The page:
This winter has been unusually cold, dark, and damp in Germany. A recent article in Spiegel Online proclaimed it the “darkest winter in 43 years,” and the German weather service (Deutscher Wetterdienst) reported that this past March was the 6th coldest since 1881, when official records began to be kept. One headline expressed what many Germans have been thinking. It read, “Just Kill Us Now: German Spring Kicks Off With More Snow.”
In past centuries, unrelenting winter weather like this might have elicited prayers and entreaties to a saint. In Germany, that saint might have been Saint Sebaldus, a protector against cold weather, who is also the patron saint of Nuremberg.
Patron Saint of Nuremberg
Saint Sebaldus (or Sebald), was a hermit who lived in the Reichswald around the 8th century. Little is definitively known about Saint Sebaldus, although by 1072, he was already recognized as the patron saint of Nuremberg. Sigismund Meisterlin’s Life of Saint Sebald, completed in 1484, provides some background on the saint, although even Meisterlin acknowledged that his vita was imperfect. David Collins, in his book Reforming Saints: Saints’ Lives and Their Authors in Germany 1470-1530, notes that Meisterlin “fixed certain inaccuracies and contradictions in the older legends” about Saint Sebaldus, although Meisterlin realized his corrections “might offend popular sensibilities.” According to Collins, “Meisterlin’s concern about the changes he had made indicates his familiarity with Sebald’s rich hagiographical tradition.”
Meisterlin wrote the Life of Saint Sebald at the request of the Nuremburg city council. Collins states, “The city fathers sought a new life of Sebald apparently because the earlier ones were not inspiring the reverence for Sebald outside of Nuremberg in the diocese of Bamberg . . . that the city fathers believed he (and, derivatively, they themselves) deserved.” At the time, Bamberg was a rival of Nuremberg, and jokes about Saint Sebaldus, especially ones that characterized the saint as rustic and simpleminded, offended the people of Nuremberg, who imagined the jokes implicated them by extension. Meisterlin’s new vita, it was hoped, would restore the dignity and prestige of Saint Sebaldus, as well as of the city of Nuremberg.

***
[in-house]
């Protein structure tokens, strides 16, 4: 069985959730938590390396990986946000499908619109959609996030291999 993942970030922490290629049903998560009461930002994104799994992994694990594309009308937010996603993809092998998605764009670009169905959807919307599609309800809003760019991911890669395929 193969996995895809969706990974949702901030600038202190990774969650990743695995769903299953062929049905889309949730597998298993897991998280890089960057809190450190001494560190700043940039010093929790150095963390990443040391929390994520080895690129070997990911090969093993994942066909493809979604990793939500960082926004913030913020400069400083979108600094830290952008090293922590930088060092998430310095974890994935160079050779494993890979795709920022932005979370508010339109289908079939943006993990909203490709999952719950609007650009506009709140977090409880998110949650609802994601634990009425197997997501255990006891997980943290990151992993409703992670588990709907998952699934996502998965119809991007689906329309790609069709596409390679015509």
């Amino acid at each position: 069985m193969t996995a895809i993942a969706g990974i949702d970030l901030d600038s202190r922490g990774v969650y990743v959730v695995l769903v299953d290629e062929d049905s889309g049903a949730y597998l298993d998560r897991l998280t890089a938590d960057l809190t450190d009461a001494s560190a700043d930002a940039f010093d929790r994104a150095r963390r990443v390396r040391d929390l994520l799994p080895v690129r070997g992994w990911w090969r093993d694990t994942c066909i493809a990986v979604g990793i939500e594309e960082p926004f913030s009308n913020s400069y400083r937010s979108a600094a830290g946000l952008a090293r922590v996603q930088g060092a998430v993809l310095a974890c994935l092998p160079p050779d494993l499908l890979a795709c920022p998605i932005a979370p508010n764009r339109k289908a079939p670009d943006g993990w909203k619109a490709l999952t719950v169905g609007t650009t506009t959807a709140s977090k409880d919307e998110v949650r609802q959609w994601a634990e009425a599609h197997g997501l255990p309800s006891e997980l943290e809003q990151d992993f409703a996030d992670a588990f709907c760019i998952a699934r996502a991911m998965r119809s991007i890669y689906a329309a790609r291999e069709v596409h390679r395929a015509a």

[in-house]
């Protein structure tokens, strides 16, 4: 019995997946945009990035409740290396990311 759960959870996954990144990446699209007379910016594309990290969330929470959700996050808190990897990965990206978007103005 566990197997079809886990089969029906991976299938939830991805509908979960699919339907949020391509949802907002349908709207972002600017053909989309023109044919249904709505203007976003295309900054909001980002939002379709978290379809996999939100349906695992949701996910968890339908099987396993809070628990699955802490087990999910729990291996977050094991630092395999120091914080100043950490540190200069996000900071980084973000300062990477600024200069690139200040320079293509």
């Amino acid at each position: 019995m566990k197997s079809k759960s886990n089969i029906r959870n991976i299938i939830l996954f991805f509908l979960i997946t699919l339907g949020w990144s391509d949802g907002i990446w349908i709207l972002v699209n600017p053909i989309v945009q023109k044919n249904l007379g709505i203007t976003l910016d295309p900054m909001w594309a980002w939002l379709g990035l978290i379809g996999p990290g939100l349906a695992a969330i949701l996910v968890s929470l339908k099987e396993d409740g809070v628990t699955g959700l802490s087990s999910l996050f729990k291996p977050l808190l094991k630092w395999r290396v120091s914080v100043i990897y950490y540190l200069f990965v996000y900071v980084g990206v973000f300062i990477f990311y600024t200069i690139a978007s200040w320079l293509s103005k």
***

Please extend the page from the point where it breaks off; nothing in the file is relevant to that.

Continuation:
The Life of Saint Sebaldus
According to Meisterlin’s account, Sebaldus was a Danish prince who felt called to serve God from an early age. Upon reaching adulthood, he left Denmark and joined three children of the king of Brittany: Willibald, Wunibald, and Walpurgis. The group dedicated itself to religious asceticism and elected Willibald, the eldest, as their leader. The four chose to serve God as itinerants, and they vowed to travel to Rome as pilgrims. When they arrived in Rome, the pope appointed Willibald a bishop and eventually sent the group back to Germany. Sebaldus made his way to Regensburg and then to the forests of Franconia, where he lived in solitude, praying and fasting, until his death. When the locals discovered his body, they placed it on a bier and yoked it to several untamed oxen, which brought the body to a deserted place in the woods, the future site of Nuremberg.
Miracle of the Icicles
Saint Sebaldus is credited with having performed several miracles during his lifetime. One of his more famous miracles involved the transformation of icicles into fuel for a warm fire. The story, as recounted in Butler’s Lives of the Saints, goes like this: “[O]ne snowy night [Saint Sebald] took shelter in a peasant’s cottage, but found it was almost as cold within as without, for the fire was low and small. Sebald suggested that more fuel might be put on, but the man answered that he was too poor to keep up a decent fire, so Sebald turned to the housewife and asked her to bring in a bundle of long icicles hanging from the eaves; this she did, Sebald threw them on the fire, and they blazed up merrily.” The miracle of the icicles is depicted in relief on the base of Saint Sebaldus’s shrine at the church of Saint Sebaldus in Nuremberg. The bronze shrine (below), which was made between 1508 and 1519, is one of the best-known works of Peter Vischer the Elder.